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  4. I would defiantly have to disagree with Mark's comments on Graham McNeill. McNeill is my favorite Black Library author, Fugrim and A Thousand Sons are my two favorite Horus Heresy books, Mechanicum was just ok and his Ultramarine books are Great. Abnett is great and all (I lost a little respect for him with his boring screen play for Ultramarines) but I always enjoy McNeill's books much more than his.

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  5. Fulgrim was in my opinion one of the best books in the whole series. Many agree. Mechanicum was also a brilliant take on the whole HH. Especially the ending when it all comes together and we see just how the Emperor has manipulated the evolution of mars from the very beginning.

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  6. Burned by Fulgrim? You're probably the first person I've heard say that. Fulgrim is a masterpiece far beyond anything one could have expected before the HH series began. The depth of the downfall is staggering. I also found Mechanicus to be slow at times, and McNeill isn't an author that has yet to miss like A D-B, or has such a great track record as Abnett, however I think judging him harshly based on a novel that might be one of the best not only in 30K but 40K as well is strange

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  7. I beg to differ. Fulgrim was not bad, but it wasn't amazing either. It was predictable, and the final parts felt ripped off The Portrait of Dorian Gray.

    The Ultramarines novels were fun, but outlandish and formulaic. Uriel Ventris will get shot, beaten, battered, humiliated, but he'll always win in the end. And Dead Sky, Black Sun was a terrible novel with an utterly unbelievable plot.

    Yes, Chaos is unpredictable, but to snatch two Ultramarines from a shielded ship in the warp to bring them to the Eye of Terror in the bid to slay a rival demon hiding in a fortress full of Iron Warriors is plain rubbish. Parodying Star Wars, having Emperor-worshipping mutants inside the Eye and sneaking in heavy metal lyrics only added to the trash. I loved the idea of a Storm of Iron crossover, but Dead Sky, Black Sun was an insult to that and Honsou's character. The short story The Heraclitus Effect captured the enmity between Honsou and Uriel far better than Dead Sky Black Sun ever did.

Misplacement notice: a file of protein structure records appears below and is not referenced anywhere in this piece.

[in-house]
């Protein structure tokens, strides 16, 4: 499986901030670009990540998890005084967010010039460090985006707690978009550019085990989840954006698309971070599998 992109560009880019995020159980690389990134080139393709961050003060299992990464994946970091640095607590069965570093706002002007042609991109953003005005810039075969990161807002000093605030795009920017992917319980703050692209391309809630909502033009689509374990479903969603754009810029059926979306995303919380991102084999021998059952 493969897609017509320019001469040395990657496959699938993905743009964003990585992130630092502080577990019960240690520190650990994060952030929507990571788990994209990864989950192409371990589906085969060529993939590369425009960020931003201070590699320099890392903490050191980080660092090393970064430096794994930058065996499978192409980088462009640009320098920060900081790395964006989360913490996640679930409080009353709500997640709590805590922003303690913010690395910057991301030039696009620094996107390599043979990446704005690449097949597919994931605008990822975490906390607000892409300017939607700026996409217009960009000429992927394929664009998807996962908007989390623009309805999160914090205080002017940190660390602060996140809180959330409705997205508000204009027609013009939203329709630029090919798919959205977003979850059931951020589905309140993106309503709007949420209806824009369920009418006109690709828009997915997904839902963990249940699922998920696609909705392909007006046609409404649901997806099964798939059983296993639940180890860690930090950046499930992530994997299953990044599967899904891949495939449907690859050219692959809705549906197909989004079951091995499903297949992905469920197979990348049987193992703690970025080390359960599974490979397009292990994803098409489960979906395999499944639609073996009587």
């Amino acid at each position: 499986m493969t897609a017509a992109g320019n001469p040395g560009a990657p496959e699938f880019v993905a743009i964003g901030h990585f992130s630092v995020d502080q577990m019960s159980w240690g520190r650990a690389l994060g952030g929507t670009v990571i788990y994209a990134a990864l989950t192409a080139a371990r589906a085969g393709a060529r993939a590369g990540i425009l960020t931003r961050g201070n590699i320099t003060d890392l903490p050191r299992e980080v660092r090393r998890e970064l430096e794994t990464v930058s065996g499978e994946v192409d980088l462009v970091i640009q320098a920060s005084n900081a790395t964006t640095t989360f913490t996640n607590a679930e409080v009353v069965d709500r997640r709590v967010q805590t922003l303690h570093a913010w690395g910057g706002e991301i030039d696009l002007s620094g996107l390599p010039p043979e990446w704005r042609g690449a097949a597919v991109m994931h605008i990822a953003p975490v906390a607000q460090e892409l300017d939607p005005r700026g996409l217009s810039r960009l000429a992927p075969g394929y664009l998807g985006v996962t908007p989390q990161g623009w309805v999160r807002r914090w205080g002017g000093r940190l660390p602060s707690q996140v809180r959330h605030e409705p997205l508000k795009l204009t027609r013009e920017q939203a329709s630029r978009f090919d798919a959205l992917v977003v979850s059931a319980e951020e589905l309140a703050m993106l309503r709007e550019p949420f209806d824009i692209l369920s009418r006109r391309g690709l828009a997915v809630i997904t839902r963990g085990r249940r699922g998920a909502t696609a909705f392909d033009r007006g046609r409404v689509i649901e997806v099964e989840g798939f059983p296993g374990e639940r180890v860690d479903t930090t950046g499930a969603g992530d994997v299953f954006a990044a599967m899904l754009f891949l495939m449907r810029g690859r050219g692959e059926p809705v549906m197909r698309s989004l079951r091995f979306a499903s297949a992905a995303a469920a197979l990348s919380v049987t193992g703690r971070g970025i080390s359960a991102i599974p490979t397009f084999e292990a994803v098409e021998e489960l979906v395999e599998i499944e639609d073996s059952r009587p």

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  8. Hi Erik.
    I have a number of Warhammer books on my shelf that I've never read. They've mostly been bought for me by other people. Not sure why I've never bothered with them. Possibly thought they might be a bit contrived and cliched. However, after reading your excellent review, I might just give them a try. Great blog by the way. Found you through Book Blogs. I'm following.

    http:\\elizabethbaxter.blogspot.com

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  9. The MAJOR timeline issues in this book are difficult to get by. How did editing ( or Graham McNeill)not see how bad this clashes with earlier books.

    2/10